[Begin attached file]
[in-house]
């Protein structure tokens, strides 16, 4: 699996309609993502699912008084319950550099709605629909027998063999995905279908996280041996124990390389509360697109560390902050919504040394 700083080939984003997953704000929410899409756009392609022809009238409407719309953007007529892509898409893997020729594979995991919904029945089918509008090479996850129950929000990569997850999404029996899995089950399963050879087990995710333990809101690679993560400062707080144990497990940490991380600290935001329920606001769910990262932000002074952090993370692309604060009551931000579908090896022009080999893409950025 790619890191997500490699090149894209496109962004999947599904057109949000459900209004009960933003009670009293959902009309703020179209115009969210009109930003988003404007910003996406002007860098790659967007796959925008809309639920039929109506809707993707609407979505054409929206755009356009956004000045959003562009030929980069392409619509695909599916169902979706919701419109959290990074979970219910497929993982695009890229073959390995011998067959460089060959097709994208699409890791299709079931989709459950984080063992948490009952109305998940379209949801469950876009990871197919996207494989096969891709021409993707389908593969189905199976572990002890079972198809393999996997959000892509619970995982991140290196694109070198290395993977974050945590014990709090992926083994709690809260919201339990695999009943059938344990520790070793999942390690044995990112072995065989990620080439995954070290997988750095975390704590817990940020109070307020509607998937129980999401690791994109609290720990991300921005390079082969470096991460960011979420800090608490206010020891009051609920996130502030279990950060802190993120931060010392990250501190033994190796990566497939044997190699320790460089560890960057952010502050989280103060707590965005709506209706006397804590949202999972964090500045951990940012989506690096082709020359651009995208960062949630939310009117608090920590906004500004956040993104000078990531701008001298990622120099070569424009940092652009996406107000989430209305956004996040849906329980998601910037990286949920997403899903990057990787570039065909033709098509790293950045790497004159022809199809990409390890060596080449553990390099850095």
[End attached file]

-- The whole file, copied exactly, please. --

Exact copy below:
[in-house]
């Protein structure tokens, strides 16, 4: 699996309609993502699912008084319950550099709605629909027998063999995905279908996280041996124990390389509360697109560390902050919504040394 700083080939984003997953704000929410899409756009392609022809009238409407719309953007007529892509898409893997020729594979995991919904029945089918509008090479996850129950929000990569997850999404029996899995089950399963050879087990995710333990809101690679993560400062707080144990497990940490991380600290935001329920606001769910990262932000002074952090993370692309604060009551931000579908090896022009080999893409950025 790619890191997500490699090149894209496109962004999947599904057109949000459900209004009960933003009670009293959902009309703020179209115009969210009109930003988003404007910003996406002007860098790659967007796959925008809309639920039929109506809707993707609407979505054409929206755009356009956004000045959003562009030929980069392409619509695909599916169902979706919701419109959290990074979970219910497929993982695009890229073959390995011998067959460089060959097709994208699409890791299709079931989709459950984080063992948490009952109305998940379209949801469950876009990871197919996207494989096969891709021409993707389908593969189905199976572990002890079972198809393999996997959000892509619970995982991140290196694109070198290395993977974050945590014990709090992926083994709690809260919201339990695999009943059938344990520790070793999942390690044995990112072995065989990620080439995954070290997988750095975390704590817990940020109070307020509607998937129980999401690791994109609290720990991300921005390079082969470096991460960011979420800090608490206010020891009051609920996130502030279990950060802190993120931060010392990250501190033994190796990566497939044997190699320790460089560890960057952010502050989280103060707590965005709506209706006397804590949202999972964090500045951990940012989506690096082709020359651009995208960062949630939310009117608090920590906004500004956040993104000078990531701008001298990622120099070569424009940092652009996406107000989430209305956004996040849906329980998601910037990286949920997403899903990057990787570039065909033709098509790293950045790497004159022809199809990409390890060596080449553990390099850095």